Shtienberg Dani, Prof. •Epidemiology of plant disease. •Crop loss assessment. •Development of decision support systems, IPM and modeling. •Host-pathogen interactions at the population level.
Engineers/Technicians
Name
(Surname, First name)
Research Interests /
Job description
Abo Moch Fauzi, M.Sc.
Bekelman Ilana
Borenstein Menahem
Dror Orit, B.Sc.
Lachman Oded
Leibman Diana, Ph.D. Genetic engineering of plant viruses virus resistance
Maymon Marcel
Meslinin Ludmila
Perlsman Mali
Rav-David Dalia
Reuven Michal, M.Sc.
Sela Noa, Ph.D. Bioinformatics, Genome-wide analysis, Next generation sequencing, functional genomics
Shulhani Ran, Mr.
Tam Yehudit
Scholars
Name
(Surname, First name)
Research Interests /
Job description
Gershon Tomer, M.Sc.
Sharon Michal, M.Sc. Evaluation of the Plant Protection Mechanism Against Pathogenic Rhizoctonia solani, Caused by Hypovirulent Rhizoctonia spp.
Administration
Name
(Surname, First name)
Research Interests /
Job description
Van Shlomo Shulamit
Retiree
Name
(Surname, First name)
Research Interests /
Job description
Antignus Yehezkel, Ph.D. Molecular and biological characterization of vegetable viruses. Virus /vector interactions. Integrated Pest Management(IPM)of plant viruses
Bar Joseph Moshe, Prof. Management and control of virus and virus like disease agents of subtropical fruit trees, with special emphasis on citrus. Certification programs, nursery propagation methods and modern cultivation practices of citrus & subtropical fruit trees . Eradication policies and practices of potentialy epidemic disease agents of fruit trees. Phytoplasma, Spiroplasma and insect vectored disease agents of citrus and subtropical fruit trees Molecular characterization and evolution of Closteroviridae and of viroid disease agents. Methods of pathogen detection and elimination. Transgenic plants (citrus) and rapid propagation technologies.
Ben-Yephet Yephet, Ph.D. Soil borne pathogens in vegetables, flowers and peanut in the following topics: 1. Chemical control of soil borne pathogens. Chemicals: metham sodium, methyl bromide, 1,3 dichloropropene (Telone=Condor) and benomyl. Pathogens: Verticillium dahliae, Sclertoinia sclerotioum, Fusarium oxysporum f.sp. dianthi, Pythium spp., nematodes and mites. 2. Ecology and epidemiology. Survival of sclerotia of S. sclerotiorum, Sclerotium rolfsii and microsclerotia of V. dahliae in semi-arid climate. Fusarium wilt in carnation (F. o. dianthi): distribution of the pathogen in soil, the relationship between inoculum and disease, and effect of cultivar resistance on wilt incidence and population densities on plants and in soil. 3. Developing greenhouse and field screening methods to evaluate resistant cultivars or lines. Effect of isolate source and daylight intensity on the pathogenicity of V. dahliae in watermelon and Fusarium oxysporum f.sp. dianthi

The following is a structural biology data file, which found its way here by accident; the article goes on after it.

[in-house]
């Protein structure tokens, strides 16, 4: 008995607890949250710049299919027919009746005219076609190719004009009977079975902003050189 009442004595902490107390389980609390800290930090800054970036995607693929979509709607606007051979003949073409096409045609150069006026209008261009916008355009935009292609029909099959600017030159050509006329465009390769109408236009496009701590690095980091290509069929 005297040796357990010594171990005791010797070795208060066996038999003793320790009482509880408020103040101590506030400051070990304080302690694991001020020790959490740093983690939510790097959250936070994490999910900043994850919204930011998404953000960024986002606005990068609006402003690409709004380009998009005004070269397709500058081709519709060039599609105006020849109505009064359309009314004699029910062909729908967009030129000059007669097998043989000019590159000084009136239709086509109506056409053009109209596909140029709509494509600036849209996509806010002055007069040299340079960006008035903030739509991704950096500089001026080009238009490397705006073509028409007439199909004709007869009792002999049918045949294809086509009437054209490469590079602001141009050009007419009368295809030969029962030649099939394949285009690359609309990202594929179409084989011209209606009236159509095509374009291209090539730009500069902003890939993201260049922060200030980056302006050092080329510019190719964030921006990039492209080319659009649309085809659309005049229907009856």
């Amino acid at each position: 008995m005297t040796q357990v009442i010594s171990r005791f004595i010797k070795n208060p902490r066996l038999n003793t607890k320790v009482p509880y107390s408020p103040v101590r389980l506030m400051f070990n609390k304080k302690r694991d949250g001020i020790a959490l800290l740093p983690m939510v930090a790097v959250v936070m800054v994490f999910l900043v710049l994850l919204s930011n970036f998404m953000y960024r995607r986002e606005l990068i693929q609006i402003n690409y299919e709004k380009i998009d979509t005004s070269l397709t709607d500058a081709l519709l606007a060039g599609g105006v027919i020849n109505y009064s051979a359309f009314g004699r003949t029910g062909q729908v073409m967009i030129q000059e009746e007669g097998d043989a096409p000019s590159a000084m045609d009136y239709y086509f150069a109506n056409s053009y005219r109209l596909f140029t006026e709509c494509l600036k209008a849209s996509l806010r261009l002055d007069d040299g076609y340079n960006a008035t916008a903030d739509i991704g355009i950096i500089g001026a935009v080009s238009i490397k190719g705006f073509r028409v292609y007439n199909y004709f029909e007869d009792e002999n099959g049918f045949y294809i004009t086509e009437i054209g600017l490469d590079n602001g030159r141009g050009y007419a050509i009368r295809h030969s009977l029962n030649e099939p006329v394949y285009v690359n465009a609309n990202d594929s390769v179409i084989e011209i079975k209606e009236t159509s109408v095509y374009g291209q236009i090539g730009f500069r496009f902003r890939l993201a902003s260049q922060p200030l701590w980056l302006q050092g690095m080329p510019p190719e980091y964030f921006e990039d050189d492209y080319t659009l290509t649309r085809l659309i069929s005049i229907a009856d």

Haas Jerry H, Ph.D. Ecology and epidemiology of soil-borne fungal pathogens and mycorrhiza.
Katan Talma, Ph.D.
Korolev Nadia, Ph.D. Fungal populations, soilborne and foliar fungi, fungal genetics, vegetative compatibility, resistance to fungicides, induced systemic resistance, Verticillium, Botrytis, Fusarium, Trichoderma
Kritzman Giora, Ph.D. Plant Pathologist & phytobacteriologist: Soil borne,seed borne and water borne pathogens.Bacterial diseases.
Loebenstein Gad, Prof. Plant Virology, Viuses of sweet potato and potatoes; rapid propagation of potatoes for preparing certified potato tuber seeds; Natural resistance mechanisms of plants to viruses; the IVR gene and transformation of plants with this gene
Raccah Benjamin, Prof. Virus-vector relationships at the biological and molecular level Transmission of plant viruses by vectors Epidemiology and control of plant viruses
Rosner Arieh, Ph.D.
Solel Zvi, Ph.D. Fungal diseases of citrus. Epidemiology, resistance and chemical control of plant diseases caused by fungi.
Spiegel Sara, Ph.D.
Tanhe Edna, Ph.D.
Zutra Dan, M.Sc.